Adult Stem/Stromal Cells with Platelet Rich Plasma for Use in Regenerative Medicine

Women After Cancer

Adult Stem/Stromal Cells with Platelet Rich Plasma for Use in Regenerative Medicine

Regenerative medicine is an evolving new field of medicine, which enhances a patient’s own  healing mechanisms to induce therapeutic results. Over the past 30 years, injection therapies have increased and improved. Originally known as prolotherapy, use of injections of concentrated dextrose into damaged tissues led to stimulation of inflammatory capabilities and often improved the sites. Next, use of platelet concentrates (PRP) were injected into wound and injury sites to take advantage of the important healing factors contained in platelets.

Now, there are advances that directly stimulate the wound healing processes, PLUS, provide needed cells that have the ability to change into the types of cells to actually repair an injury site. These are known as adult stromal cells, and are found in bone marrow and fat deposits. These cells and platelet concentrates are carefully placed via guided ultrasound directly into tissues like ligaments, tendons, muscle, joints, nerve injury, etc. to amplify the healing capabilities and lead to repair and return to comfort and function. Note, that these are taken from an individual and returned to that same individual (known as autologous tissue), and have nothing to do with use of embryonic stem cells or use of another person’s tissues.

Basic understanding of Adult Progenitor (Stem) Cells:

The adult progenitor cells are found in fat, bone marrow, and, to a lesser extent in muscle, skin, and every organ of the body. Our body uses them for self-repair and maintenance of our tissues. Without them, we would not be able to heal a wound, repair a fractured bone, maintain working organs, or a myriad of other basic functions. These undifferentiated cells are concentrated around our extensive blood vessel networks, and can be called upon in times of injury and damage, such that needed fibrous, muscular, neurological, fat, bone and cartilage to change into the types cells needed to heal the site. The signals that decide what cell type is needed come from damaged tissues, and can be amplified by addition of platelet concentrates which contain the major growth factors and signal proteins. This activates, recruits and stimulates cell change (differentiation) to control the healing processes. For many years, platelets were recognized as important in helping clot bleeding areas, but are now known to be much more important, serving to control the entire series of inflammation and healing changes we know as “wound healing”.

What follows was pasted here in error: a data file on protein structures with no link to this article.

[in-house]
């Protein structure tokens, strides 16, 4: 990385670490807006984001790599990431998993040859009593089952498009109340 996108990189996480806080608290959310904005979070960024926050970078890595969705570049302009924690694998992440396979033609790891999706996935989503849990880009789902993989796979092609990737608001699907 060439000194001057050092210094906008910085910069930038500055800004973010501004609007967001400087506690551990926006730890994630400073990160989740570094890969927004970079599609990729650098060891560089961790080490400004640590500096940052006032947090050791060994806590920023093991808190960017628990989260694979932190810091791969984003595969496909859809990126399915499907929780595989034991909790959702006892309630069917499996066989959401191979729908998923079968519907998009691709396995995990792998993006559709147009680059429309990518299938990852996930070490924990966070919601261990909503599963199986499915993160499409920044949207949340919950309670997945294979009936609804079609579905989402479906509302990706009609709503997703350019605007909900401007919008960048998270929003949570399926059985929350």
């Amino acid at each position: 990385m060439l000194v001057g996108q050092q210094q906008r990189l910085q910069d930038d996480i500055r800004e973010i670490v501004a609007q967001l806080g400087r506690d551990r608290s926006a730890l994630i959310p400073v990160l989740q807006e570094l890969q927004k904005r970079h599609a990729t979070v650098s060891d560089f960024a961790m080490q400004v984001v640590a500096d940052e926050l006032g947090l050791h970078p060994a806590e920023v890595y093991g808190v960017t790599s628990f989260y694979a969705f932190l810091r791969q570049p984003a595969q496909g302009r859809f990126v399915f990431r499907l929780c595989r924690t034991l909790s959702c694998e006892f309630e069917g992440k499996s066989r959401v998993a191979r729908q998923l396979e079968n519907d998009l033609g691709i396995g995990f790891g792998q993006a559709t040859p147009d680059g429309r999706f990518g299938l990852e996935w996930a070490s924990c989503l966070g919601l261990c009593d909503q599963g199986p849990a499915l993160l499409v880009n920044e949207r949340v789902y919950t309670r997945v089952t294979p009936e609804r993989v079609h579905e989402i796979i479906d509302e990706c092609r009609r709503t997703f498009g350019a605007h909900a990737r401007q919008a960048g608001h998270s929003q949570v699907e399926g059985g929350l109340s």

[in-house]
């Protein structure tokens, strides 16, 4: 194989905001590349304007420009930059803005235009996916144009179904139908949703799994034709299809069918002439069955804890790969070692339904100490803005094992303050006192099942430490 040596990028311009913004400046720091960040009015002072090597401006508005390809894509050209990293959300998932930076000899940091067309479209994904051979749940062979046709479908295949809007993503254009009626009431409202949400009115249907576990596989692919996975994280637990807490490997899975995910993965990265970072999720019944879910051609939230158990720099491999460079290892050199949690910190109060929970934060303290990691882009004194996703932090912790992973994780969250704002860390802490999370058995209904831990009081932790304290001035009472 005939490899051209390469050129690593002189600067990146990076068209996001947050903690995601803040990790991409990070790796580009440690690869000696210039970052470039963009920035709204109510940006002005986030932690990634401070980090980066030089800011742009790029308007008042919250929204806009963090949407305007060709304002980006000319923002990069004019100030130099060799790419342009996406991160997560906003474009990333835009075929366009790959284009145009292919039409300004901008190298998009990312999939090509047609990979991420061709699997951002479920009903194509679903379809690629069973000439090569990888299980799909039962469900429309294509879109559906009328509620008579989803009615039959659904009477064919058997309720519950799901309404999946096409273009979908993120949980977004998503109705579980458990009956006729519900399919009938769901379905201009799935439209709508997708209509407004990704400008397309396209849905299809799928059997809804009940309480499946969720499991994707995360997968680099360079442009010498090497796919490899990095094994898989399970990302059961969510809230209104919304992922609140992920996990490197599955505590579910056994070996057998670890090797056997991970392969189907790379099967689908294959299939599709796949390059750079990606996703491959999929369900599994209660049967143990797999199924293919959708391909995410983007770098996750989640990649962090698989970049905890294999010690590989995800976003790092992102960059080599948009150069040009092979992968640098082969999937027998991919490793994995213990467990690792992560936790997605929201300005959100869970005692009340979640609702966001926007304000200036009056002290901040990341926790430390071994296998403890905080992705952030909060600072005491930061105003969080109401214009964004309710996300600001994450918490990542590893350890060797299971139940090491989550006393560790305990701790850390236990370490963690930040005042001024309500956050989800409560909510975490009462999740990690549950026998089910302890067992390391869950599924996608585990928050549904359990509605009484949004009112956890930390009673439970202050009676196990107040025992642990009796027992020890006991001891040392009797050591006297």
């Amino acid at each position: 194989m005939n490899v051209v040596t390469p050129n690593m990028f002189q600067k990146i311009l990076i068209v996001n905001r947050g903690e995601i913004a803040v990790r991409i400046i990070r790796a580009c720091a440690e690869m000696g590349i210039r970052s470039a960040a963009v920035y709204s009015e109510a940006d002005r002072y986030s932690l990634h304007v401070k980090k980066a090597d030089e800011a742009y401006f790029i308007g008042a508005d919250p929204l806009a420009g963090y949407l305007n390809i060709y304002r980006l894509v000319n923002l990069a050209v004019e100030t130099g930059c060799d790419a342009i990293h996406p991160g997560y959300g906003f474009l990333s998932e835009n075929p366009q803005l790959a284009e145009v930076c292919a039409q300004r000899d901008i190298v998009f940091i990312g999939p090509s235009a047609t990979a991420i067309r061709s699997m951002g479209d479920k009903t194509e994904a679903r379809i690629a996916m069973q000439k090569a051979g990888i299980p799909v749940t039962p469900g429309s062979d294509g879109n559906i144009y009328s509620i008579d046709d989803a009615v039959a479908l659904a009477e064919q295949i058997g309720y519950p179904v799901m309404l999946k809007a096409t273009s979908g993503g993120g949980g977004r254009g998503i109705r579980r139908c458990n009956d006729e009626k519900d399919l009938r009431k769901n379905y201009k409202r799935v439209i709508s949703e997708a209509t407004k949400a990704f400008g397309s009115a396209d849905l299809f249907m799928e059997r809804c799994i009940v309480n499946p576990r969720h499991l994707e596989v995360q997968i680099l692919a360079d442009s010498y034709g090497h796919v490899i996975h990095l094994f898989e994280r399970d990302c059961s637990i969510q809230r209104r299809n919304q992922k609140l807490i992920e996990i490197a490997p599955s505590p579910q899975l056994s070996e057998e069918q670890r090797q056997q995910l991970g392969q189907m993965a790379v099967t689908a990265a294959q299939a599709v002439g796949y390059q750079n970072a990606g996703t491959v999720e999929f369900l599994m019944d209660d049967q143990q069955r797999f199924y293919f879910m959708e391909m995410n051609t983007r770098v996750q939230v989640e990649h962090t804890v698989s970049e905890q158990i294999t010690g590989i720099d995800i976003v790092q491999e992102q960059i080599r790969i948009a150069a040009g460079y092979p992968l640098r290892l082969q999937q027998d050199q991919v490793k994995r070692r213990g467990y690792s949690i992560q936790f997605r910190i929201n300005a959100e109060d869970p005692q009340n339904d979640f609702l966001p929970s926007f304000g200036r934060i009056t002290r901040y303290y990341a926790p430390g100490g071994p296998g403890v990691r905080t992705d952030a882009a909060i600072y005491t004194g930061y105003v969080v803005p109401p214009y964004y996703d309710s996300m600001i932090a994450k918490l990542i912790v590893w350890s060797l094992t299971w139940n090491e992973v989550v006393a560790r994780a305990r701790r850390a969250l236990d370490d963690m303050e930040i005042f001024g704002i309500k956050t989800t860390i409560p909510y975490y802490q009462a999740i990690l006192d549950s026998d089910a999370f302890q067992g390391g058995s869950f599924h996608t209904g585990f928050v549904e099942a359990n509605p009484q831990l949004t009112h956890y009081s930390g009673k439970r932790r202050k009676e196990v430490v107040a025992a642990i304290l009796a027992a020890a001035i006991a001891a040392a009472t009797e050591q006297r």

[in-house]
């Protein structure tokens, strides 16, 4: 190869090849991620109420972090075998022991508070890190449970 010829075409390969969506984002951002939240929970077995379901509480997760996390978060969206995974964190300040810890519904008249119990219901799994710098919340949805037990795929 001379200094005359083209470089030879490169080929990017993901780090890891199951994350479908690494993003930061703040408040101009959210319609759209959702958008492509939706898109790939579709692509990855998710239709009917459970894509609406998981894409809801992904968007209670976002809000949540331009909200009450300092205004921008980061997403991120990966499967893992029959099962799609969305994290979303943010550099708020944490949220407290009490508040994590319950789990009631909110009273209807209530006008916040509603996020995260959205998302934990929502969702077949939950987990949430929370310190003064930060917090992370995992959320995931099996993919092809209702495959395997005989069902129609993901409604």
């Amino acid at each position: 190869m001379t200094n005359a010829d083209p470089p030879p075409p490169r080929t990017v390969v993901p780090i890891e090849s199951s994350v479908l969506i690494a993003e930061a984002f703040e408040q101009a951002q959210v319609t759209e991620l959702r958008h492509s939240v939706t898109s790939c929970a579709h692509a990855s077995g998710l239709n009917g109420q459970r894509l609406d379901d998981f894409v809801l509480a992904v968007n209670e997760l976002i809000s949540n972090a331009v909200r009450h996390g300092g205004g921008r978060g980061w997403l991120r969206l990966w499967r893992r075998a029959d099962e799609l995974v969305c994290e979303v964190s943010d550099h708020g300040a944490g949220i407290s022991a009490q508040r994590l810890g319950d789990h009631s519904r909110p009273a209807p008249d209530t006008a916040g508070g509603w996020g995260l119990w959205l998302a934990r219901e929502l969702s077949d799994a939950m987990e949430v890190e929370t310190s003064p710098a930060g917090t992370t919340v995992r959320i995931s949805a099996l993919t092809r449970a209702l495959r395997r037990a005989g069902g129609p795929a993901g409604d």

Mechanisms Of Action For Adult Stem Cells & Platelet Concentrates:

When there is an injury, one of the first responses is the attraction of platelets, the blood component that is responsible for clotting. The platelets “plug” the hole, if there is bleeding. After the bleeding is stopped, they begin to release important compounds held inside them in structures called “alpha granules” . These granules provide powerful growth factors and signal proteins (cytokines) which target area undifferentiated cells to begin to activate and change, or recruit other cells critical to healing the particular site. Following obtaining a small volume blood sample, centrifugation concentrates the platelet fraction (4-6 times circulating amounts) that can be added to harvested tissues containing adult progenitor cells, and become a very potent stimulus for your healing of damaged or injured sites. Adult undifferentiated cells can most easily be gathered by use of a small syringe and a blunt tip tube from areas of fat deposit. Similar cells can be obtained from bone marrow, but the lower number of such cells, costs, and difficulty in getting bone marrow samples makes this option somewhat less attractive.